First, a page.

Achitophel


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Achitophel

(ākĭt`əfĕl), variant of AhithophelAhithophel
, in the Bible, David's counselor who joined with Absalom against David. He killed himself when Absalom ignored his counsel. He may have been the grandfather of Bath-sheba. The Vulgate form of the name is Achitophel.
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Achitophel

sage adviser to David; subsequently to Absalom. [O.T.: II Samuel 16:23]
See: Counsel

Achitophel

hanged himself from despair when his advice went unheeded. [O.T.: II Samuel 17:23]
See: Despair

Achitophel

hanged himself when his advice went unheeded. [O. T.: II Samuel 17:23]
See: Suicide

Achitophel

traitorous Earl of Shaftesbury. [Br. Lit.: Absalom and Achitophel]

Ahithophel

, Achitophel Old Testament
a member of David's council, who became one of Absalom's advisers in his rebellion and hanged himself when his advice was overruled (II Samuel 15:12--17:23)
References in periodicals archive ?
In Absalom and Achitophel, as well as in The Medal (both published in 1682), Dryden attacks the antiroyalist Whigs who wanted to exclude the Catholic James, brother and legitimate successor of Charles II, from the royal succession in favor of the Protestant Duke of Monmouth, Charles II's illegitimate son.
In Absalom and Achitophel, Dryden uses the biblical tale of the rebellion against King David led by his son Absalom to attack the Whigs' plot to exclude James from the throne.
The man who in Absalom and Achitophel growled of an unscrupulous opponent "he'll cry whore to his own mother" knew Charles for what he was: perfectly capable--with the utmost good nature--of calling black white and a square a circle, if by such falsehoods he could keep from having to "go on [his] travels again?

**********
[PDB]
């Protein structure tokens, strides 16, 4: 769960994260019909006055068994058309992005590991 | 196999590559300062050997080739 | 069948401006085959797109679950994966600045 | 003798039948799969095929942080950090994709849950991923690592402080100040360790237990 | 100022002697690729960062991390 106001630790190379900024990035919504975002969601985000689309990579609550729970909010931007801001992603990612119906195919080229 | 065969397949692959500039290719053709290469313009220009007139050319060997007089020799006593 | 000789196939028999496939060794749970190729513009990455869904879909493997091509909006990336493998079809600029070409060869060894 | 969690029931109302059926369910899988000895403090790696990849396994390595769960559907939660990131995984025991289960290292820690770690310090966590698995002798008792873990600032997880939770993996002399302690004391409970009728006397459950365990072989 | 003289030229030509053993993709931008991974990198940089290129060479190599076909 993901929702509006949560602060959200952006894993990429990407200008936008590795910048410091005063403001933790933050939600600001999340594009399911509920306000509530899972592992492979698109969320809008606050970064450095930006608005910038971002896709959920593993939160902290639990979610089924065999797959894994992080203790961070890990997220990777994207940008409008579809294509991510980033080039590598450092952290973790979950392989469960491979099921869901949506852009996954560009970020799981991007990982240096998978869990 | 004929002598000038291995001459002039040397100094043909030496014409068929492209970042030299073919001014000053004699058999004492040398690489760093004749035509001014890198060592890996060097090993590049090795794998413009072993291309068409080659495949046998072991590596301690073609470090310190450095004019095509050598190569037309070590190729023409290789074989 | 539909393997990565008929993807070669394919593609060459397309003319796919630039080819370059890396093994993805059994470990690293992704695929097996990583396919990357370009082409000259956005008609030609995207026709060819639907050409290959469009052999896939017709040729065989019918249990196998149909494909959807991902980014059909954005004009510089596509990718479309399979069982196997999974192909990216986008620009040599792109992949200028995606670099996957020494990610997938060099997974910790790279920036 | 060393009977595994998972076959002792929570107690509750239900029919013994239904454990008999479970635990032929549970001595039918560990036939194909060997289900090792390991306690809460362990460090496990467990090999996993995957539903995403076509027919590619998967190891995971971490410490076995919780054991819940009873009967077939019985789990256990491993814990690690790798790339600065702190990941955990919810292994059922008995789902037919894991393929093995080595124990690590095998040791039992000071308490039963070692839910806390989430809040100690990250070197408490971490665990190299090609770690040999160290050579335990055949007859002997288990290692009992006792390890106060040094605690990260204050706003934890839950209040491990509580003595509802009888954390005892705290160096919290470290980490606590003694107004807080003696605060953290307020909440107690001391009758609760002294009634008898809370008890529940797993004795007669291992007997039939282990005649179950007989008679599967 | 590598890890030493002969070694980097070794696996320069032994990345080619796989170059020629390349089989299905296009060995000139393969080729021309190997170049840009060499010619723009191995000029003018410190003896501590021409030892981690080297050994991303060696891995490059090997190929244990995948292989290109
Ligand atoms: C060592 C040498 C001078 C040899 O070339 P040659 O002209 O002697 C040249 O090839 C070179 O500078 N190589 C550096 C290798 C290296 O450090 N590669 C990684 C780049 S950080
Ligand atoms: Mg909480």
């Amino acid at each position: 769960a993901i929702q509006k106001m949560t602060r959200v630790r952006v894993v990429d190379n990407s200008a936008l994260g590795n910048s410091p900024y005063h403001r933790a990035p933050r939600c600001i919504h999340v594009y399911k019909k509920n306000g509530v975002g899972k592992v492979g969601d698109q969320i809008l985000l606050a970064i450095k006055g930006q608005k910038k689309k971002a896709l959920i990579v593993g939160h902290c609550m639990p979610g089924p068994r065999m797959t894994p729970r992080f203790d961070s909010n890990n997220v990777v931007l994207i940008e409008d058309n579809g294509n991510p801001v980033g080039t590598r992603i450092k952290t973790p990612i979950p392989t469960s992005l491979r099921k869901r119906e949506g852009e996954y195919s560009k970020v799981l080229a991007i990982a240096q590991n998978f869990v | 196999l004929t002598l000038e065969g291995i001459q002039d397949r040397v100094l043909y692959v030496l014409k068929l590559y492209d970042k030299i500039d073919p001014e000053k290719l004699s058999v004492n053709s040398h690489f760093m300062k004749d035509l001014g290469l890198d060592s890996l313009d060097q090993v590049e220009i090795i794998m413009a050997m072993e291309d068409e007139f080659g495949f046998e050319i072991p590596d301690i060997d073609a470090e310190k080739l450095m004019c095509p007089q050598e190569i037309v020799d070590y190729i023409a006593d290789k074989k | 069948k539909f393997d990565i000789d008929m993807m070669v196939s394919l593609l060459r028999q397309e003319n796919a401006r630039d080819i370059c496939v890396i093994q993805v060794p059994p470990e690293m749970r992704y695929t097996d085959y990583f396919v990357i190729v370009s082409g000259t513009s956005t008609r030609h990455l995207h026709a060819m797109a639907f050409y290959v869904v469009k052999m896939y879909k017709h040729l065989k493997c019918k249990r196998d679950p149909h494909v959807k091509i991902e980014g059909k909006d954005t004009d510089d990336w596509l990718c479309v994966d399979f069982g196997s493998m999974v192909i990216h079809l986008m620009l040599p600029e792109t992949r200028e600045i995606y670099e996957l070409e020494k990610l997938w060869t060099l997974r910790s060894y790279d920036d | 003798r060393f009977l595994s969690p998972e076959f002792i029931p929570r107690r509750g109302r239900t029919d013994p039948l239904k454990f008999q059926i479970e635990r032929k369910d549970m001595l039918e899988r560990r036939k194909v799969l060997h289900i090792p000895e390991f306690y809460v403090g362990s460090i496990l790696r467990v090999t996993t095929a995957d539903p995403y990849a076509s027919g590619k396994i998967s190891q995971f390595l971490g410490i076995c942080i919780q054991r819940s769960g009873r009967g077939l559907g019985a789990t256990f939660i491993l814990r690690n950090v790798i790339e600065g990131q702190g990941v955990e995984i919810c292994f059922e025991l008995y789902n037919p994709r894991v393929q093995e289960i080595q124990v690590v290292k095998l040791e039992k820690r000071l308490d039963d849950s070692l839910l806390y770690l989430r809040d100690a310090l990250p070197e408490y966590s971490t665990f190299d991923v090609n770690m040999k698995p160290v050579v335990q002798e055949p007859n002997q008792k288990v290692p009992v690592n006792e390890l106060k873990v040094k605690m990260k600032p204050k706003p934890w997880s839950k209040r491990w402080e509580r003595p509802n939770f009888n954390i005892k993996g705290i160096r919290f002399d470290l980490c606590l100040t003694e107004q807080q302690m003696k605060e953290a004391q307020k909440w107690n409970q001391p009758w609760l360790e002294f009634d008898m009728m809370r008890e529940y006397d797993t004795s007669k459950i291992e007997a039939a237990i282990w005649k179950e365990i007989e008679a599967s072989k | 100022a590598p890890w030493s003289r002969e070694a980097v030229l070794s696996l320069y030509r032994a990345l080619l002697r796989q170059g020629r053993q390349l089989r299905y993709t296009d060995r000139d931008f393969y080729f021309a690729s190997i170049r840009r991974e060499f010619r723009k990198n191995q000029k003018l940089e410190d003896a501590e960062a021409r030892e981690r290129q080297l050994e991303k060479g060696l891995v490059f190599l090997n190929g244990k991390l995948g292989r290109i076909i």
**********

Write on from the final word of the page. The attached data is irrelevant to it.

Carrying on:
Absalom and Achitophel, The Medal, and MacFlecknoe--three panels of one triptych--were all printed in the early 1680s, though MacFlecknoe (his onslaught upon the hack poet and opium-eater Thomas Shadwell) could well have been written around 1676, and it became public knowledge against Dryden's will.
40) John Dryden, Absalom and Achitophel lines 781-82, available at http://eir.
2), and political allegory bordering roman-a-clef, like Gulliver's Travels, Dryden's Absalom and Achitophel, and Animal Farm.
Dryden, by his dramas and political satires (especially his Absalom and Achitophel, 1681), stands at the head of English poets of the second rank, and his works have elicited high eulogy from such judges as Pope, Scott, Macaulay, and Brougham.
The Second Part of Absalom and Achitophel, a satirical allegory of almost nine thousand words, was printed for Jacob Tonson in 1682.
Since its authorship is incontestable, an analysis of Dryden's original Absalom and Achitophel offers a retrospective validation of the procedures used in the cases already considered and an appropriate preamble to the argument that follows.
99): did Absalom and Achitophel have no political purpose?
Both works are read against expectations: Absalom and Achitophel as a royalist theoretical attack on natural right and resistance theory, and the Two Treatises as a contingent product of the Exclusion Crisis.